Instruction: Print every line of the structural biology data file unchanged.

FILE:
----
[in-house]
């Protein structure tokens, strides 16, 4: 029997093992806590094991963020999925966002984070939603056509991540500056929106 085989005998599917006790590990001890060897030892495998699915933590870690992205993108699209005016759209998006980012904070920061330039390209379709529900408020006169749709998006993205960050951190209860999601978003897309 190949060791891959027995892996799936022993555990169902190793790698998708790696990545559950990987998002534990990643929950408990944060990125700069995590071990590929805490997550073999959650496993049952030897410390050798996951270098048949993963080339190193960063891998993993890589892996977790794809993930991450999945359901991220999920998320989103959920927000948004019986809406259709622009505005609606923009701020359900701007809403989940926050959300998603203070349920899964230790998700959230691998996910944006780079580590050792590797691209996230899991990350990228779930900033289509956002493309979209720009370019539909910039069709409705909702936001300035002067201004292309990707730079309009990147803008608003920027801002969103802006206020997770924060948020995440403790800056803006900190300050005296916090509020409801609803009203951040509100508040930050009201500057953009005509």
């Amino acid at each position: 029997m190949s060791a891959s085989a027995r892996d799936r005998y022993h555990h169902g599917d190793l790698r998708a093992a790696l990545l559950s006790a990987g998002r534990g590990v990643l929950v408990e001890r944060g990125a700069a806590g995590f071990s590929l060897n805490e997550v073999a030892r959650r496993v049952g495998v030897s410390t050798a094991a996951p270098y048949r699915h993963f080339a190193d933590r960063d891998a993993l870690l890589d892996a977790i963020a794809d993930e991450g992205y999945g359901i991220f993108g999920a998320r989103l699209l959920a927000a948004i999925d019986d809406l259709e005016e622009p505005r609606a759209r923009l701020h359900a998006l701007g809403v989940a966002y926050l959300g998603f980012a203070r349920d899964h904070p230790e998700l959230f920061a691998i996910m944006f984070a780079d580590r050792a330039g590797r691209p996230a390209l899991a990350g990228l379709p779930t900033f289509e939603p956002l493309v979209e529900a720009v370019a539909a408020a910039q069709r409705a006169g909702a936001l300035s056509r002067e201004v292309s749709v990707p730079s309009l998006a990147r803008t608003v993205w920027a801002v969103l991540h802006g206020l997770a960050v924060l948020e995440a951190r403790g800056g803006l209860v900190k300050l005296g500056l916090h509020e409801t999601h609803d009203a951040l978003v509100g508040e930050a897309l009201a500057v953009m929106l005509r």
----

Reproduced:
[in-house]
């Protein structure tokens, strides 16, 4: 029997093992806590094991963020999925966002984070939603056509991540500056929106 085989005998599917006790590990001890060897030892495998699915933590870690992205993108699209005016759209998006980012904070920061330039390209379709529900408020006169749709998006993205960050951190209860999601978003897309 190949060791891959027995892996799936022993555990169902190793790698998708790696990545559950990987998002534990990643929950408990944060990125700069995590071990590929805490997550073999959650496993049952030897410390050798996951270098048949993963080339190193960063891998993993890589892996977790794809993930991450999945359901991220999920998320989103959920927000948004019986809406259709622009505005609606923009701020359900701007809403989940926050959300998603203070349920899964230790998700959230691998996910944006780079580590050792590797691209996230899991990350990228779930900033289509956002493309979209720009370019539909910039069709409705909702936001300035002067201004292309990707730079309009990147803008608003920027801002969103802006206020997770924060948020995440403790800056803006900190300050005296916090509020409801609803009203951040509100508040930050009201500057953009005509």
């Amino acid at each position: 029997m190949s060791a891959s085989a027995r892996d799936r005998y022993h555990h169902g599917d190793l790698r998708a093992a790696l990545l559950s006790a990987g998002r534990g590990v990643l929950v408990e001890r944060g990125a700069a806590g995590f071990s590929l060897n805490e997550v073999a030892r959650r496993v049952g495998v030897s410390t050798a094991a996951p270098y048949r699915h993963f080339a190193d933590r960063d891998a993993l870690l890589d892996a977790i963020a794809d993930e991450g992205y999945g359901i991220f993108g999920a998320r989103l699209l959920a927000a948004i999925d019986d809406l259709e005016e622009p505005r609606a759209r923009l701020h359900a998006l701007g809403v989940a966002y926050l959300g998603f980012a203070r349920d899964h904070p230790e998700l959230f920061a691998i996910m944006f984070a780079d580590r050792a330039g590797r691209p996230a390209l899991a990350g990228l379709p779930t900033f289509e939603p956002l493309v979209e529900a720009v370019a539909a408020a910039q069709r409705a006169g909702a936001l300035s056509r002067e201004v292309s749709v990707p730079s309009l998006a990147r803008t608003v993205w920027a801002v969103l991540h802006g206020l997770a960050v924060l948020e995440a951190r403790g800056g803006l209860v900190k300050l005296g500056l916090h509020e409801t999601h609803d009203a951040l978003v509100g508040e930050a897309l009201a500057v953009m929106l005509r």